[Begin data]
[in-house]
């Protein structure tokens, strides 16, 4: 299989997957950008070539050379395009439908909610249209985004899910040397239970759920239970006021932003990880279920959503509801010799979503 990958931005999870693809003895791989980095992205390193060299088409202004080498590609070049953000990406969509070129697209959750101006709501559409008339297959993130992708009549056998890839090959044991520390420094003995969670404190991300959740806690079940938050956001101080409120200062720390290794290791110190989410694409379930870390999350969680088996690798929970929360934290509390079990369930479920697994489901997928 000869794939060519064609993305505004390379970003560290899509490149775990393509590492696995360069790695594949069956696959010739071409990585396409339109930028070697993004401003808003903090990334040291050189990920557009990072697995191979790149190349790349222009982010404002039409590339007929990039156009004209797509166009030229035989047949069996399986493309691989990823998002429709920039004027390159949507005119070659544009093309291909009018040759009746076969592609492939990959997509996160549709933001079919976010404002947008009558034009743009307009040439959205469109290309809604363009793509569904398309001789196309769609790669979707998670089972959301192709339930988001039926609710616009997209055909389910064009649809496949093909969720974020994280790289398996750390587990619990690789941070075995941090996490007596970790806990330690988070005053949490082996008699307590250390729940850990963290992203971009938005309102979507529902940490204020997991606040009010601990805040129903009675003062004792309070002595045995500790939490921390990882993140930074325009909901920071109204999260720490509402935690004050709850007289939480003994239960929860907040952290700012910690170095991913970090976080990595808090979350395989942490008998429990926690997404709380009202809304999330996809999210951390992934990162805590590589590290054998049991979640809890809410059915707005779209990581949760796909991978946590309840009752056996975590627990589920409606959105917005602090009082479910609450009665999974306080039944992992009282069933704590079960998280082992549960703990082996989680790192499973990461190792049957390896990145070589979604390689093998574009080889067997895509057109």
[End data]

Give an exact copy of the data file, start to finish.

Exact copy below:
[in-house]
């Protein structure tokens, strides 16, 4: 299989997957950008070539050379395009439908909610249209985004899910040397239970759920239970006021932003990880279920959503509801010799979503 990958931005999870693809003895791989980095992205390193060299088409202004080498590609070049953000990406969509070129697209959750101006709501559409008339297959993130992708009549056998890839090959044991520390420094003995969670404190991300959740806690079940938050956001101080409120200062720390290794290791110190989410694409379930870390999350969680088996690798929970929360934290509390079990369930479920697994489901997928 000869794939060519064609993305505004390379970003560290899509490149775990393509590492696995360069790695594949069956696959010739071409990585396409339109930028070697993004401003808003903090990334040291050189990920557009990072697995191979790149190349790349222009982010404002039409590339007929990039156009004209797509166009030229035989047949069996399986493309691989990823998002429709920039004027390159949507005119070659544009093309291909009018040759009746076969592609492939990959997509996160549709933001079919976010404002947008009558034009743009307009040439959205469109290309809604363009793509569904398309001789196309769609790669979707998670089972959301192709339930988001039926609710616009997209055909389910064009649809496949093909969720974020994280790289398996750390587990619990690789941070075995941090996490007596970790806990330690988070005053949490082996008699307590250390729940850990963290992203971009938005309102979507529902940490204020997991606040009010601990805040129903009675003062004792309070002595045995500790939490921390990882993140930074325009909901920071109204999260720490509402935690004050709850007289939480003994239960929860907040952290700012910690170095991913970090976080990595808090979350395989942490008998429990926690997404709380009202809304999330996809999210951390992934990162805590590589590290054998049991979640809890809410059915707005779209990581949760796909991978946590309840009752056996975590627990589920409606959105917005602090009082479910609450009665999974306080039944992992009282069933704590079960998280082992549960703990082996989680790192499973990461190792049957390896990145070589979604390689093998574009080889067997895509057109």